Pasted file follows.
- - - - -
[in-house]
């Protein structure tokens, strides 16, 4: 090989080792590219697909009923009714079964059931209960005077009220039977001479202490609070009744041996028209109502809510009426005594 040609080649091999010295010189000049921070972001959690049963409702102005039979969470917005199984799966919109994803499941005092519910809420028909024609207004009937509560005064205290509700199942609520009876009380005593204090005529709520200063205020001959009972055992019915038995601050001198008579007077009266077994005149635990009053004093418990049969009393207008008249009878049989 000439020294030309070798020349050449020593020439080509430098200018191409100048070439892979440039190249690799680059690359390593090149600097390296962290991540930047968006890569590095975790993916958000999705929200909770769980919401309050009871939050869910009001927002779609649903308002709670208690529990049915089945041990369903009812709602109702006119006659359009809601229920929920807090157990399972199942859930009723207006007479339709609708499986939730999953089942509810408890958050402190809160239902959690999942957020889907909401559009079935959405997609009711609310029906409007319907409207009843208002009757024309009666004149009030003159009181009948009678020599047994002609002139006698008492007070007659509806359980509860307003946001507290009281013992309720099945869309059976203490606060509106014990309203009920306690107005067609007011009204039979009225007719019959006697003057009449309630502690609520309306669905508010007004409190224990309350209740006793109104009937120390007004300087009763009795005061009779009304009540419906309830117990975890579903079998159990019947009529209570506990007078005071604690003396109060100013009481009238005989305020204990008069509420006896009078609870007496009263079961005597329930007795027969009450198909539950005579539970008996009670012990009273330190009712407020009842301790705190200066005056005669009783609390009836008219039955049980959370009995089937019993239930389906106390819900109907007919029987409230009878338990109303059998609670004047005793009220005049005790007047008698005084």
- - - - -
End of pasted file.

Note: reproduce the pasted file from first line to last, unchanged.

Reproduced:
[in-house]
């Protein structure tokens, strides 16, 4: 090989080792590219697909009923009714079964059931209960005077009220039977001479202490609070009744041996028209109502809510009426005594 040609080649091999010295010189000049921070972001959690049963409702102005039979969470917005199984799966919109994803499941005092519910809420028909024609207004009937509560005064205290509700199942609520009876009380005593204090005529709520200063205020001959009972055992019915038995601050001198008579007077009266077994005149635990009053004093418990049969009393207008008249009878049989 000439020294030309070798020349050449020593020439080509430098200018191409100048070439892979440039190249690799680059690359390593090149600097390296962290991540930047968006890569590095975790993916958000999705929200909770769980919401309050009871939050869910009001927002779609649903308002709670208690529990049915089945041990369903009812709602109702006119006659359009809601229920929920807090157990399972199942859930009723207006007479339709609708499986939730999953089942509810408890958050402190809160239902959690999942957020889907909401559009079935959405997609009711609310029906409007319907409207009843208002009757024309009666004149009030003159009181009948009678020599047994002609002139006698008492007070007659509806359980509860307003946001507290009281013992309720099945869309059976203490606060509106014990309203009920306690107005067609007011009204039979009225007719019959006697003057009449309630502690609520309306669905508010007004409190224990309350209740006793109104009937120390007004300087009763009795005061009779009304009540419906309830117990975890579903079998159990019947009529209570506990007078005071604690003396109060100013009481009238005989305020204990008069509420006896009078609870007496009263079961005597329930007795027969009450198909539950005579539970008996009670012990009273330190009712407020009842301790705190200066005056005669009783609390009836008219039955049980959370009995089937019993239930389906106390819900109907007919029987409230009878338990109303059998609670004047005793009220005049005790007047008698005084």